Simon Simonsen came very close to being excluded from his political party right before the elections were to be announced. But then there was a hue and cry and people across several party affiliations came out in support of him.  He was, after all, raising a debate on an important political issue, that of gender equality. Does gender equality not apply to men? Wondered many in Denmark, including women.

Men are not subjected to sexual harassment but are increasingly becoming victims of false and fake sexual accusations. Men here in Scandinavia are afraid to initiate relations, not willing to flirt and, as mentioned earlier, they often feel emotionally castrated. The recently approved legislation in Denmark and Sweden are very strict against sexual harassment. It is becoming almost necessary to have some form of proof of consent from a girlfriend to make sure that after a disappointment she does not turn against you, filing a false rape report.

Is this what gender equality should mean for men? In my lectures across the several Scandinavian countries, I have met several grown-up children who have no knowledge of who their fathers are, only a scant idea of who they might probably be. These countries are signatories to the convention of children’s rights but have not taken any serious step to help children maintain regular contact with both their parents.

Every fifth man in Denmark above the age of 50 is childless. Gender equality has benefited women. From the post of Prime Minister to leading positions in the academic world, women are now occupying privileged posts.

Men, on the other hand, have become a polarized gender. Amongst well-paid directors, editors, CEOs of companies, you will still see white men dominating the sphere, but right at the rock bottom of the Scandinavian societies are lonely men, single men, jobless men, who are dying earlier and, when alive, leading a poor social and excluded existence.

I am confident that Scandinavian men like Simon Simonsen will find tremendous solace in the initiative of starting a #mentoo movement.

Gender equality means upliftment of all irrespective of gender. The time has come to stop inappropriate false accusations of rape and harassment. Too many men’s lives are destroyed by falsely accusing them of acts which often are born out of mutual consent. The time has come to stop painting a picture of men as sexual beasts and predators. Men, too, can love and show compassion. Too much legislation has been approved in countries of both western and non-western origin, jeopardizing the principle of innocent until proven guilty.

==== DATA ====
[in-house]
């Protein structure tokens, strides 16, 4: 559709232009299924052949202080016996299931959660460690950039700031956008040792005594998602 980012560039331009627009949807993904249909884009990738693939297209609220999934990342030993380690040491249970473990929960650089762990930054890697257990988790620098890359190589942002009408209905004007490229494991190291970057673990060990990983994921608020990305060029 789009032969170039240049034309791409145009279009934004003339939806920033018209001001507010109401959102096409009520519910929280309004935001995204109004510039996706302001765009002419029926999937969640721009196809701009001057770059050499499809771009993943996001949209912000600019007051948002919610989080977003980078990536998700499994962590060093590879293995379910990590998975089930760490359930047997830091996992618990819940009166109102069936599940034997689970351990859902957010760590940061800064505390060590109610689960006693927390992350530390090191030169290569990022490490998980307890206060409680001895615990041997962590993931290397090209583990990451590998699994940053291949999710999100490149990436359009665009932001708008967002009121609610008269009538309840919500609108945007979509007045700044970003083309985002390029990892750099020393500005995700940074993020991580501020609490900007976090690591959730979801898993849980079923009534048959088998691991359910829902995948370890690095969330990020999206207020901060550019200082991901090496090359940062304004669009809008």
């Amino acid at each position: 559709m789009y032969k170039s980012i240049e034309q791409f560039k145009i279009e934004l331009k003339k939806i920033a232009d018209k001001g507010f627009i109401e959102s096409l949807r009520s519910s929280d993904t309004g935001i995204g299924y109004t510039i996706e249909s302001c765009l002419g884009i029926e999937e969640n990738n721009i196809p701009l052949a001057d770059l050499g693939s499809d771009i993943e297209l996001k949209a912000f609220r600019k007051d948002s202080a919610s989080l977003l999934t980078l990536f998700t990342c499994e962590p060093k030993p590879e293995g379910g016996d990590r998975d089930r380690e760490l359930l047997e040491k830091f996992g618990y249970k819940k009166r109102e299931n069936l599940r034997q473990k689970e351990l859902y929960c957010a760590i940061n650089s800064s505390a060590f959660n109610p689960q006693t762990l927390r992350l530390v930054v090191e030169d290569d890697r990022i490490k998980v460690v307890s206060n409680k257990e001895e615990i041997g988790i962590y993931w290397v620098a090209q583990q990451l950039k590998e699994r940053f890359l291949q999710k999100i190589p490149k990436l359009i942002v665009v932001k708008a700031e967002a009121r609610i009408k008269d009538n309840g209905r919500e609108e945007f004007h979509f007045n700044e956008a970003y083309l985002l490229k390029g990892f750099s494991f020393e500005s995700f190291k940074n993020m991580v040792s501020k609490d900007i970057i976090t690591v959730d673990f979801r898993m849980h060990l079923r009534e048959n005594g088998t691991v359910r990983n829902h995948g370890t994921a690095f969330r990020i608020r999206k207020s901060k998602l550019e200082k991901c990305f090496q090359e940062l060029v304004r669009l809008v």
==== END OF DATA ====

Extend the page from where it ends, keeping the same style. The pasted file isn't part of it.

Possibly,  the time has come for all those who value justice and equality for all, irrespective of race and gender, to protect innocent victims of false accusations.

China’ Forays in Latin America:China to Build ‘Panama Canal on Railway Tracks’ Across Latin America?

China might join Peru and Bolivia in building an intercontinental railway across Latin America, Peruvian President Martin Vizcarra told Reuters on May 17.

Peru and Bolivia “need a third partner to help turn it into reality,” Vizcarra said. Asked if China would be a good fit for the role, he said, “Yes, of course, because we need a partner that benefits from the project.” China would benefit, he said, because it is among the largest buyers of commodities that the railway would transport from Bolivia and other countries in the region to Peru’s Pacific coast.

Chinese President Xi Jinping visited Latin America in 2013 and discussed the idea of a coast-to-coast railway. The planned line, called the Central Bi-Oceanic Railway, would stretch some 2,330 miles from Peru’s Pacific coast through landlocked Bolivia across Brazil to the Atlantic Ocean. Proponents said it would overhaul Latin America’s trade and political landscape, and European nations have also expressed interest in helping build it. Because of the project’s scope and expected economic benefits, it was nicknamed “the Panama Canal on Railway Tracks.”